“Testing at WSMR gives us a better idea of how a system will work when deployed to theater,” said one soldier involved with the test. “I was able to really get a feel for how the technologies would be employed downrange.”

It is for this reason that WSMR, an Army Test and Evaluation installation, continues to offer Army organizations like PEO Soldier, an ideal location to test and develop equipment. A regular presence allows for technology demonstrations and evaluations in a wide range of environments, from ordinary field conditions to extreme climates.

The similarity between WSMR and the current theater of combat operations enables a more realistic testing environment, resulting in better material solutions being developed for the soldier.




All of this week's top headlines to your email every Friday.


 
 

 

Headlines September 3, 2015

News Carter To China: US ‘Will Fly, Sail, Operate Wherever Law Allows’ Defense Secretary Ash Carter, in a speech billed as all about a new personnel approach for the Pentagon, laid out a clear line in the sand of the temporary islands the Chinese have been building. http://breakingdefense.com/2015/09/carter-to-china-us-will-fly-sail-operate-wherever-law-allows/ LRS-B details emerge: Major t...
 
 

News Briefs September 3, 2015

Soldier injured after parachute failed to deploy A soldier was injured during a U.S. Army Special Operations parachute training exercise in western Montana. Army officials at Fort Bragg, N.C., say 16 soldiers were conducting a free-fall parachute jump from two Blackhawk helicopters near Hamilton Aug. 31 when one soldier had an equipment malfunction and was...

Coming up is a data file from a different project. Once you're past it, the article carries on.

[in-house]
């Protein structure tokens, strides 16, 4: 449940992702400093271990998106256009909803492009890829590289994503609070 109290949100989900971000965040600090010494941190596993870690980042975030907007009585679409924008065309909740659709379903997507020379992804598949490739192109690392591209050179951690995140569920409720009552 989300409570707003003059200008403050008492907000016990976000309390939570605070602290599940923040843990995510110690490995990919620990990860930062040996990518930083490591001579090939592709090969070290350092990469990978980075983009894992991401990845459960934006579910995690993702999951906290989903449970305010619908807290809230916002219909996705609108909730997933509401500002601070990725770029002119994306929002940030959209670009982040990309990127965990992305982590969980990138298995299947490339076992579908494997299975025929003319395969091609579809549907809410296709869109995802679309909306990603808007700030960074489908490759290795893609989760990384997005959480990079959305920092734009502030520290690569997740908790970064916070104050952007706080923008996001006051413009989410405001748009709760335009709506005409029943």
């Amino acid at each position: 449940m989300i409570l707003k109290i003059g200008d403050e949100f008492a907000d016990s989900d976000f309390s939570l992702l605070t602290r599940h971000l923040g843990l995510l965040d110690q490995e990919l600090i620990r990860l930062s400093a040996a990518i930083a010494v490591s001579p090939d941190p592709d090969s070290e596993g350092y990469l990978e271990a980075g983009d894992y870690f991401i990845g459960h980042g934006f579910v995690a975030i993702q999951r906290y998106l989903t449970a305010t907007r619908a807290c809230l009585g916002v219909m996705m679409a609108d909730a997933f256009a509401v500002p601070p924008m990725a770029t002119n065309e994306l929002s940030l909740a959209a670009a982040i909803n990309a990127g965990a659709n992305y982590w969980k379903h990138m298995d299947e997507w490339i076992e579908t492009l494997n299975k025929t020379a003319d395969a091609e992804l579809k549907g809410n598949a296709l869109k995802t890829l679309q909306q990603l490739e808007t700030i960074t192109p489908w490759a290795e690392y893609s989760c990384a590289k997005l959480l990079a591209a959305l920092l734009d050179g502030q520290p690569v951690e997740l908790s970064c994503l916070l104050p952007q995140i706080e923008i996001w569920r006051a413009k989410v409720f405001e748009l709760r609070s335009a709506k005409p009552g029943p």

Boeing, Jet2.com finalize order for 27 Next Generation 737-800s

Boeing and UK Leisure Airline Jet2.com have finalized an order for 27 Next Generation 737-800s, valued at approximately $2.6 billion at current list prices. Jet2.com currently operates an all-Boeing fleet of nearly 60 aircraft; however, this is the organization’s first direct Boeing order.† The aircraft will be used to take the company’s package holiday and...
 

 
boeing-emirates

Boeing, Emirates celebrate airline’s 150th 777 delivery

Boeing and Emirates Airline Sept. 3 celebrated the simultaneous delivery of three 777s — two 777-300ERs and one 777 Freighter — marking the entry of the 150th 777 into Emirates’ fleet. The delivery marks the first tim...
 
 

U.S. Air Force selects Chromalloy for F108 gas turbine engine module repairs

Chromalloy announced Sept. 2 that it has been selected by the U.S. Air Force to provide repairs on low pressure turbine modules for the F108 aircraft engine fleet, in a contract valued at up to $74 million. The one-year agreement was contracted by the Tinker Air Force Base in Oklahoma and includes four one-year options...
 
 
raytheon-colorado

Raytheon expanding in Colorado Springs

Raytheon will speed up growth of its Colorado Springs presence after signing a $700 million multi-year indefinite-delivery/indefinite-quantity contract to support operations at NORAD’s Cheyenne Mountain Complex. Under the...
 




0 Comments


Be the first to comment!


Leave a Reply

Your email address will not be published. Required fields are marked *

You may use these HTML tags and attributes: <a href="" title=""> <abbr title=""> <acronym title=""> <b> <blockquote cite=""> <cite> <code> <del datetime=""> <em> <i> <q cite=""> <s> <strike> <strong>